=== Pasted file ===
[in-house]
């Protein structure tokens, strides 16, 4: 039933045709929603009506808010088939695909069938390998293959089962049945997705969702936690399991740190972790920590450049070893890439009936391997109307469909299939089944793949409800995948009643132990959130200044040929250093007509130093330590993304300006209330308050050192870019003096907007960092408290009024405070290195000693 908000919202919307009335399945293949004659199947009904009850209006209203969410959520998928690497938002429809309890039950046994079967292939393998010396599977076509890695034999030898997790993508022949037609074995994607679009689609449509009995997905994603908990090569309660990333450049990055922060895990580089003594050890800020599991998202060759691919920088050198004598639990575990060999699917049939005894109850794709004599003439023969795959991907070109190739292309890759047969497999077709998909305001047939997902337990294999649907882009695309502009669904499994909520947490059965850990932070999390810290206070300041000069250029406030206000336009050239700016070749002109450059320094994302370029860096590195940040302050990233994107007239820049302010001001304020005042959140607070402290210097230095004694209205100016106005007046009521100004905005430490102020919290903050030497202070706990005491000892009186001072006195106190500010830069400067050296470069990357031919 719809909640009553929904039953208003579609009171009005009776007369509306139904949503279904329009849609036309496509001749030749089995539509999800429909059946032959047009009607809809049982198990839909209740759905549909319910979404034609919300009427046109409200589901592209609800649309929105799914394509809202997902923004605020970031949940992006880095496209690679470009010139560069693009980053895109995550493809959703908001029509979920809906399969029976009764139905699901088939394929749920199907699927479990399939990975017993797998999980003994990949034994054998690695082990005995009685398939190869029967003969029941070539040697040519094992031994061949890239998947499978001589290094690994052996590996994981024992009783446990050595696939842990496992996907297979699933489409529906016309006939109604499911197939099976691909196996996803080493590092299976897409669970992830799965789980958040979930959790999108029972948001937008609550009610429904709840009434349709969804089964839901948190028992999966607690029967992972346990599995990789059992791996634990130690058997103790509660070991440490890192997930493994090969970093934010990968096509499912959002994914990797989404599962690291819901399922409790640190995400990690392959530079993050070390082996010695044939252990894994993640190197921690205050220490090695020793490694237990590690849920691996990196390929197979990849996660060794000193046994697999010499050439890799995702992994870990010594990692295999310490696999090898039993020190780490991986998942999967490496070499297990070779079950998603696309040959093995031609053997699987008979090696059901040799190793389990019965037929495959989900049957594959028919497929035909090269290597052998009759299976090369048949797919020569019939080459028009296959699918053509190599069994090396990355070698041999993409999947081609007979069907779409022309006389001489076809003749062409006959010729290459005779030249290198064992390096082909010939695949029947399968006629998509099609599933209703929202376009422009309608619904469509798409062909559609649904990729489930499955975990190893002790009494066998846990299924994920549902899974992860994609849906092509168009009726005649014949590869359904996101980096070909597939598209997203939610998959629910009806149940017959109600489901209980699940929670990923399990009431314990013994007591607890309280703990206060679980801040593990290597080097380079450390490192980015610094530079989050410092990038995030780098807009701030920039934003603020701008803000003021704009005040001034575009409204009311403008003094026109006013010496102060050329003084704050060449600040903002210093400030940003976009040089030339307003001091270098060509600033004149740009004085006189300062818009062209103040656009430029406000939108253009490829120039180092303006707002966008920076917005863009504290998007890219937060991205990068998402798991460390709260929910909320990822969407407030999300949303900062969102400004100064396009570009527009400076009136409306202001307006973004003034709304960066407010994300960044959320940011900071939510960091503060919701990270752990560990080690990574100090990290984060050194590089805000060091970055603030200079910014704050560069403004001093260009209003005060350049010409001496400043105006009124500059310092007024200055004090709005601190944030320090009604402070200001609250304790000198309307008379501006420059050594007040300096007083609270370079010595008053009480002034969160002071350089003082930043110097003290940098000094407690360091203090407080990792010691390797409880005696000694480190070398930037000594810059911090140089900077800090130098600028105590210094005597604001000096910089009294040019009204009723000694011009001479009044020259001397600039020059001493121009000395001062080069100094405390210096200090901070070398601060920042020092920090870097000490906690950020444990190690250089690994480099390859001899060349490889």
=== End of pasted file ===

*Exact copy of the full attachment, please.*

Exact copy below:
[in-house]
């Protein structure tokens, strides 16, 4: 039933045709929603009506808010088939695909069938390998293959089962049945997705969702936690399991740190972790920590450049070893890439009936391997109307469909299939089944793949409800995948009643132990959130200044040929250093007509130093330590993304300006209330308050050192870019003096907007960092408290009024405070290195000693 908000919202919307009335399945293949004659199947009904009850209006209203969410959520998928690497938002429809309890039950046994079967292939393998010396599977076509890695034999030898997790993508022949037609074995994607679009689609449509009995997905994603908990090569309660990333450049990055922060895990580089003594050890800020599991998202060759691919920088050198004598639990575990060999699917049939005894109850794709004599003439023969795959991907070109190739292309890759047969497999077709998909305001047939997902337990294999649907882009695309502009669904499994909520947490059965850990932070999390810290206070300041000069250029406030206000336009050239700016070749002109450059320094994302370029860096590195940040302050990233994107007239820049302010001001304020005042959140607070402290210097230095004694209205100016106005007046009521100004905005430490102020919290903050030497202070706990005491000892009186001072006195106190500010830069400067050296470069990357031919 719809909640009553929904039953208003579609009171009005009776007369509306139904949503279904329009849609036309496509001749030749089995539509999800429909059946032959047009009607809809049982198990839909209740759905549909319910979404034609919300009427046109409200589901592209609800649309929105799914394509809202997902923004605020970031949940992006880095496209690679470009010139560069693009980053895109995550493809959703908001029509979920809906399969029976009764139905699901088939394929749920199907699927479990399939990975017993797998999980003994990949034994054998690695082990005995009685398939190869029967003969029941070539040697040519094992031994061949890239998947499978001589290094690994052996590996994981024992009783446990050595696939842990496992996907297979699933489409529906016309006939109604499911197939099976691909196996996803080493590092299976897409669970992830799965789980958040979930959790999108029972948001937008609550009610429904709840009434349709969804089964839901948190028992999966607690029967992972346990599995990789059992791996634990130690058997103790509660070991440490890192997930493994090969970093934010990968096509499912959002994914990797989404599962690291819901399922409790640190995400990690392959530079993050070390082996010695044939252990894994993640190197921690205050220490090695020793490694237990590690849920691996990196390929197979990849996660060794000193046994697999010499050439890799995702992994870990010594990692295999310490696999090898039993020190780490991986998942999967490496070499297990070779079950998603696309040959093995031609053997699987008979090696059901040799190793389990019965037929495959989900049957594959028919497929035909090269290597052998009759299976090369048949797919020569019939080459028009296959699918053509190599069994090396990355070698041999993409999947081609007979069907779409022309006389001489076809003749062409006959010729290459005779030249290198064992390096082909010939695949029947399968006629998509099609599933209703929202376009422009309608619904469509798409062909559609649904990729489930499955975990190893002790009494066998846990299924994920549902899974992860994609849906092509168009009726005649014949590869359904996101980096070909597939598209997203939610998959629910009806149940017959109600489901209980699940929670990923399990009431314990013994007591607890309280703990206060679980801040593990290597080097380079450390490192980015610094530079989050410092990038995030780098807009701030920039934003603020701008803000003021704009005040001034575009409204009311403008003094026109006013010496102060050329003084704050060449600040903002210093400030940003976009040089030339307003001091270098060509600033004149740009004085006189300062818009062209103040656009430029406000939108253009490829120039180092303006707002966008920076917005863009504290998007890219937060991205990068998402798991460390709260929910909320990822969407407030999300949303900062969102400004100064396009570009527009400076009136409306202001307006973004003034709304960066407010994300960044959320940011900071939510960091503060919701990270752990560990080690990574100090990290984060050194590089805000060091970055603030200079910014704050560069403004001093260009209003005060350049010409001496400043105006009124500059310092007024200055004090709005601190944030320090009604402070200001609250304790000198309307008379501006420059050594007040300096007083609270370079010595008053009480002034969160002071350089003082930043110097003290940098000094407690360091203090407080990792010691390797409880005696000694480190070398930037000594810059911090140089900077800090130098600028105590210094005597604001000096910089009294040019009204009723000694011009001479009044020259001397600039020059001493121009000395001062080069100094405390210096200090901070070398601060920042020092920090870097000490906690950020444990190690250089690994480099390859001899060349490889």